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And then you have this:<P> <BLOCKQUOTE><font size="1" face="Verdana, Arial">quote:</font><HR><B>Directors weave a complex web<BR>Chicago still has a tight network in boardrooms</B><P>Melissa Allison, Chicago Tribune<P>...<P>Some wonder, however, whether the companies he serves, and their shareholders, are getting their money's worth. [Illinois Tool Works CEO James] Farrell serves on more corporate boards, local or not, than any other CEO in the top 50.<P>...<P>As a result, more companies now search for board members with fewer outside obligations, and ones who are not too closely connected to one another or to management.<HR></BLOCKQUOTE><P><A HREF="http://chicagotribune.com/business/businessnews/ws/item/1,,50869-51576-52471,00.html" TARGET=_blank><B>More</B></A>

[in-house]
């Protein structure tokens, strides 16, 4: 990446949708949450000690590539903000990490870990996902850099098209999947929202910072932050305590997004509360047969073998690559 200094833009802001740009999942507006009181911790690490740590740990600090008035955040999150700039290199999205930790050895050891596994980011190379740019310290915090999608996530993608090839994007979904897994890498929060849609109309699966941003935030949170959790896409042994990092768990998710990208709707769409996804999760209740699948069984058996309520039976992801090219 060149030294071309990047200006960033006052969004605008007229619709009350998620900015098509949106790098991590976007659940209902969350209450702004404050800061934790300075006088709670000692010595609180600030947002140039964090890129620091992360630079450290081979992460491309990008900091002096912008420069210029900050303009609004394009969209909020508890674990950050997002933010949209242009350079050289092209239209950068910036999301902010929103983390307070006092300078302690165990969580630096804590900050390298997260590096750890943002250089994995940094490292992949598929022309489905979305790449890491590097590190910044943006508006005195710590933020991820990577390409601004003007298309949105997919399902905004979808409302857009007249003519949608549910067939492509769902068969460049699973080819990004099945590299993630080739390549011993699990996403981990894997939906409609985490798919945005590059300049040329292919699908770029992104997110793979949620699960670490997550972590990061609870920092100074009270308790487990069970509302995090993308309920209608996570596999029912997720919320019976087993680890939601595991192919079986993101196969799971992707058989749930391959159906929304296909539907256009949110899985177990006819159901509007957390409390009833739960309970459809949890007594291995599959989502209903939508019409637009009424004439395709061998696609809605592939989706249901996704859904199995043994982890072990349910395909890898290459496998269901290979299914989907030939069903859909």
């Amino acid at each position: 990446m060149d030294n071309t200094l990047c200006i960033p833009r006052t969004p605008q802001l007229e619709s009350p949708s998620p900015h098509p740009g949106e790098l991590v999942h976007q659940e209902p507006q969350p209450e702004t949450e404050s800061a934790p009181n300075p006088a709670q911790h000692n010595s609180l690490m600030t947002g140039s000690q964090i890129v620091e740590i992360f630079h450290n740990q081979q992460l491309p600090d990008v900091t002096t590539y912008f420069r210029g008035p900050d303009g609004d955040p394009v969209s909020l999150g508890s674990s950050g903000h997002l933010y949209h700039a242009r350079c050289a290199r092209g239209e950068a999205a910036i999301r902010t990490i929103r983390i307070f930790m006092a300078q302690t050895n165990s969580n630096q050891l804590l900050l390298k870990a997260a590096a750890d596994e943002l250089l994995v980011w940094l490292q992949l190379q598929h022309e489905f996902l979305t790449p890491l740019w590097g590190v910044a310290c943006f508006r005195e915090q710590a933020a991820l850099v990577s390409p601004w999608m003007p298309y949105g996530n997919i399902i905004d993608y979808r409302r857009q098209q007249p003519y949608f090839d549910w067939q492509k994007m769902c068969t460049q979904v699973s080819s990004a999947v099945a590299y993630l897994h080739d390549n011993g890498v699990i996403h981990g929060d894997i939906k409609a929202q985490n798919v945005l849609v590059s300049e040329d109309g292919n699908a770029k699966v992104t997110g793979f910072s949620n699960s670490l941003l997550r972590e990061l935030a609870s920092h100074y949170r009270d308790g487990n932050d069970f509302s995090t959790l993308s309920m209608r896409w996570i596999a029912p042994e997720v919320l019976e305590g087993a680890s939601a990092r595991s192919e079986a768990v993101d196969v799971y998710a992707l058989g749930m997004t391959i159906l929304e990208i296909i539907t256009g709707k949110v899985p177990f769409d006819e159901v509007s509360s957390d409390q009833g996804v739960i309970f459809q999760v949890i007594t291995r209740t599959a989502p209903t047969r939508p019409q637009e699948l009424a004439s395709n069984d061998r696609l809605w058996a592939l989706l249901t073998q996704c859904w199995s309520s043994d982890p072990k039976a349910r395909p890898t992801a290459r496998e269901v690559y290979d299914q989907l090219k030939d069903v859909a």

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 Post subject: Re: Boards of Directors - Woes and Perils
PostPosted: Mon Jun 18, 2001 10:32 am 
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The president of New York City Ballet takes a position at an investment firm:<P> <BLOCKQUOTE><font size="1" face="Verdana, Arial">quote:</font><HR><B>MMC Capital Names Robert I. Lipp Senior Advisor</B><P>GREENWICH, Conn.--(BUSINESS WIRE)--June 18, 2001--MMC Capital, Inc., the private equity investment subsidiary of Marsh & McLennan Companies, Inc., today announced that Robert I. Lipp has been appointed a senior advisor to the company.<HR></BLOCKQUOTE><P><A HREF="http://biz.yahoo.com/bw/010618/2523.html" TARGET=_blank><B>More</B></A>